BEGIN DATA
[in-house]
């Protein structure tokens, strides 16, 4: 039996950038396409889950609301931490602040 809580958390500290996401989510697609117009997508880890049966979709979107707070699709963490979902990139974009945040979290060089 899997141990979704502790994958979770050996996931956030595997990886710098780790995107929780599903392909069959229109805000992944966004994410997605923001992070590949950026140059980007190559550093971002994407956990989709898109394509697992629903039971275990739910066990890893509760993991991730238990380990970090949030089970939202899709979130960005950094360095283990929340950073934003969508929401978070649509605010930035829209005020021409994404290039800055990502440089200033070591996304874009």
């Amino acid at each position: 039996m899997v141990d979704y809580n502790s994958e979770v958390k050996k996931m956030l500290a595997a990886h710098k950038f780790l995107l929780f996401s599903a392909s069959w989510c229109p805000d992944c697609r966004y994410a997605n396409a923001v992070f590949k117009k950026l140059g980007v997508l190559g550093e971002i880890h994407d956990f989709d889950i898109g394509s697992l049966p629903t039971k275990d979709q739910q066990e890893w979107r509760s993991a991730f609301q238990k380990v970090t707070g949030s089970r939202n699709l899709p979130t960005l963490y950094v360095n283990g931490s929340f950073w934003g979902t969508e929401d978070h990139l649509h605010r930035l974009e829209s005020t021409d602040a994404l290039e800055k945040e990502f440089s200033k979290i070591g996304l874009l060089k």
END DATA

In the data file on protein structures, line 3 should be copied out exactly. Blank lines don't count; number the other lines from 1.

């Amino acid at each position: 039996m899997v141990d979704y809580n502790s994958e979770v958390k050996k996931m956030l500290a595997a990886h710098k950038f780790l995107l929780f996401s599903a392909s069959w989510c229109p805000d992944c697609r966004y994410a997605n396409a923001v992070f590949k117009k950026l140059g980007v997508l190559g550093e971002i880890h994407d956990f989709d889950i898109g394509s697992l049966p629903t039971k275990d979709q739910q066990e890893w979107r509760s993991a991730f609301q238990k380990v970090t707070g949030s089970r939202n699709l899709p979130t960005l963490y950094v360095n283990g931490s929340f950073w934003g979902t969508e929401d978070h990139l649509h605010r930035l974009e829209s005020t021409d602040a994404l290039e800055k945040e990502f440089s200033k979290i070591g996304l874009l060089k």